Accurate capitalization tables are critical for keeping track of who has what stakes in your company.
At the start, when it’s just you and a couple of co-founders, it’s easy to keep track of who’s got what. But as the company hires a team and takes on external investment, the situation can get murky.
Cap table mistakes can be both challenging and costly to sort out.
What is a Capitalization Table and Why Do You Need It?
The capitalization table lets startups and their founders keep track of who owns which portion of the company. But ownership isn’t the only concern – shareholders also have control over the company and are entitled to be involved in any significant decision.
For a dynamic, growing company with constant changes, the cap table becomes a living document.
Sometimes companies promise shares as a way of offsetting the lower salaries sometimes offered by cash-strapped startups. Whenever you hire and if (or when) those people leave, it can have an impact on your cap table.
Further, the cap table is critical when courting investors, who are essentially affected by two sides of the same coin. The potential investors want an equity stake in the company. But they also need the record-keeping in the cap table to accurately reflect the current situation, illustrating what that equity stake means for them.
Why an Accurate Capitalization Table is Important
Through these constant changes, it’s essential to keep your capitalization table up to date. It’s affected by funding rounds and involves tax compliance, both for founders and the business itself.
It also impacts the exit strategies of your owners (employees included). If one of the founders or shareholders decides to exit the business, you’ll need accurate records of what they are owed to make the transition simple.
Common Capitalization Table Mistakes
There are a few cap table issues that arise frequently. Later on, we’ll look at how you can avoid them.
This issue can manifest itself in several different ways. For example, it could be multiple names for the same person throughout numerous transactions.
- Imagine that when an early employee, Nicholas Walters, was hired, he received 100 shares (10% ownership stake).
- Later, he purchased another 50 shares made available by a departing founder who liquidated his shares.
- However, this 2nd transaction was recorded under Nick Walters.
This incorrect name spelling and other inconsistencies can make it difficult to maintain a clear cap table.
Improper Tracking of Complex Transactions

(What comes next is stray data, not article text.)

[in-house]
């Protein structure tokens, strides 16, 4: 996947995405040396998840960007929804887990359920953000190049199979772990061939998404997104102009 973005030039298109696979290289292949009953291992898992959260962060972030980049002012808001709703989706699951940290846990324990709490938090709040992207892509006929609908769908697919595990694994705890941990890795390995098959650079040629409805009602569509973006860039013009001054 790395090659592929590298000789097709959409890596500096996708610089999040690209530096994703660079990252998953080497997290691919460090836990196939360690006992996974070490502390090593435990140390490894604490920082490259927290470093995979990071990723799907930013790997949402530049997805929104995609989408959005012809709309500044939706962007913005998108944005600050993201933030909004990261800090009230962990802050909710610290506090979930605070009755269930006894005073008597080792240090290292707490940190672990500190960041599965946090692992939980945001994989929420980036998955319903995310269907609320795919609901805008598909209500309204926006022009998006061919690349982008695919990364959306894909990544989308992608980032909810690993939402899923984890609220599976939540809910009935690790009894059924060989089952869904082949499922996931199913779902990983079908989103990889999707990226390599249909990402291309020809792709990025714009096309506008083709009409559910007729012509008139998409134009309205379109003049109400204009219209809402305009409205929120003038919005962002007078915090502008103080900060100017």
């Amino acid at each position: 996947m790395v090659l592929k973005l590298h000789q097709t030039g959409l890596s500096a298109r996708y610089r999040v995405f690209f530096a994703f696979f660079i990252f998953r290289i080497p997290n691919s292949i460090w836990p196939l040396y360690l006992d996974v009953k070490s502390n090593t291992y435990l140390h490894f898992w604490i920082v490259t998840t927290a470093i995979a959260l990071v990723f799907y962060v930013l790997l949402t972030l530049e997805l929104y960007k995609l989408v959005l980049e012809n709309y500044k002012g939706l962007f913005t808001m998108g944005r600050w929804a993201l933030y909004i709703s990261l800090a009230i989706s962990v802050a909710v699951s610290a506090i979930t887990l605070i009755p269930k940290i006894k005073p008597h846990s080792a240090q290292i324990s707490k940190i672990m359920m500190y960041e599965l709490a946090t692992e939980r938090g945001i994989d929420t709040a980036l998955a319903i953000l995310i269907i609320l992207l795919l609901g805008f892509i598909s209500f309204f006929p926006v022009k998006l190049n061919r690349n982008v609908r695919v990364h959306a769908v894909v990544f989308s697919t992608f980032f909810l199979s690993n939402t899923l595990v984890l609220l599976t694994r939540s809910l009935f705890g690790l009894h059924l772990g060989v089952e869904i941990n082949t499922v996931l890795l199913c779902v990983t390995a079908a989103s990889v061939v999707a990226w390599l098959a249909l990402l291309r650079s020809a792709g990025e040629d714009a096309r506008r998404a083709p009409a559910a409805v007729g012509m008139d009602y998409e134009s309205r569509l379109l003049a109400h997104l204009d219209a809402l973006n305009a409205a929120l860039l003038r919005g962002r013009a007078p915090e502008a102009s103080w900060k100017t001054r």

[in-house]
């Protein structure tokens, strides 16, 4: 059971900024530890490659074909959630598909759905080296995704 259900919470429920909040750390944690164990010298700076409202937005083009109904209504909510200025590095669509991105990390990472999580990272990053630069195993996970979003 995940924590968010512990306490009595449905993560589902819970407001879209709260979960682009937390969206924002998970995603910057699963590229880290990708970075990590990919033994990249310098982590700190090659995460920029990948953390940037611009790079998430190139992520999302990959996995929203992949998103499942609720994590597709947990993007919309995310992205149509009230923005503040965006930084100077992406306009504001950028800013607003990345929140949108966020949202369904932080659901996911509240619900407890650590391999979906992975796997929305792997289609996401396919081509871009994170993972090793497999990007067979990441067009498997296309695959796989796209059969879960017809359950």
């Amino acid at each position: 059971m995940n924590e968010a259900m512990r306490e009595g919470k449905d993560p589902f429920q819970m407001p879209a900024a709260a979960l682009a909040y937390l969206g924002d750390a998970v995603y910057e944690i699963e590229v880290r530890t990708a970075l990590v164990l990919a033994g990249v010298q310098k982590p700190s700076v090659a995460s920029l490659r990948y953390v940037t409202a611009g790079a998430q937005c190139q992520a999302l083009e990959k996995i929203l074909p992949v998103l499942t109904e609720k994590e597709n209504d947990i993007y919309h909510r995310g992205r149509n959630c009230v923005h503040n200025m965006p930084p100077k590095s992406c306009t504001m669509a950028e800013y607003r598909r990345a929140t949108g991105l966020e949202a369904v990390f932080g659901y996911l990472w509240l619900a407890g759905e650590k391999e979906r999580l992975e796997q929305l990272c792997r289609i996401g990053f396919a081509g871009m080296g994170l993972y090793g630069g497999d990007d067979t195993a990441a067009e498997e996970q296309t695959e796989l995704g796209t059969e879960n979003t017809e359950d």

Issuing options is a common way of rewarding employees, especially in early-stage companies tight on cash.
But options can be complex to track and manage. Incorrect information related to issue dates, turnover, and exercise dates can cause issues for the company and the employees when tax time comes around.
Not Updating Regularly
As with most financial record keeping, gaps between the event and the record update often lead to inaccuracies.
But because cap tables are used so infrequently, it’s easy to neglect until it’s too late.
Manual Record Keeping
A modern company should be doing very little financial work by hand (i.e., in a simple spreadsheet). This includes maintaining your cap table.
Manual work increases the likelihood of human error, no matter how capable your finance team is.
Misinterpreting Laws and Regulations
Let’s face it; the stakes are high when it comes to the cap table.
Inaccuracies can put both your startup, potential investors, and you personally at risk through:
- Trouble with the IRS
- Lawsuits from current or former stakeholders
Any of those can be complicated and costly issues to deal with.
How to Avoid Capitalization Table Mistakes
Fortunately, with the help of a capable accounting team and the proper software tools, many of these mistakes can be avoided.
Your lawyer and accounting firm can help you set the terms and conditions for when and how you want to issue shares. Also, align in advance what percentage of shares you’d like to make available to key stakeholders.
A software solution like Carta is perfect for automating and centralizing your cap table data. This way, your cap table will never be out of date.
How does Carta Work?
Carta is a software solution that will allow you to stop manually managing your data in a spreadsheet.
Carta can handle many types of transactions, including issuing options and collecting digital signatures. Carta can also cover all kinds of securities, including:
- Preferred Stock
- Restricted stock units and awards
- Profits interests
- Convertibles notes
- And more
Eliminate the need for extensive clean-up rounds before a big event (IPOs, fundraising, or M&As). With Carta, your cap tables are updated in real time, giving you up-to-the-minute info on who owns what.
Ready to Manage Your Cap Tables With Carta?
Properly maintaining your cap tables can be a full-time job. The stakes are high, and mistakes can be costly and time-consuming to rectify.
If you’re past the early stages, your cap table likely needs to be cleaned up before you can put it in a tool. Fed up with trying to manage your capitalization tables manually? Let us help you get Carta set up properly. Schedule a free consultation with the startup accounting experts at Founder’s CPA to learn more about how Carta can help you manage your cap table.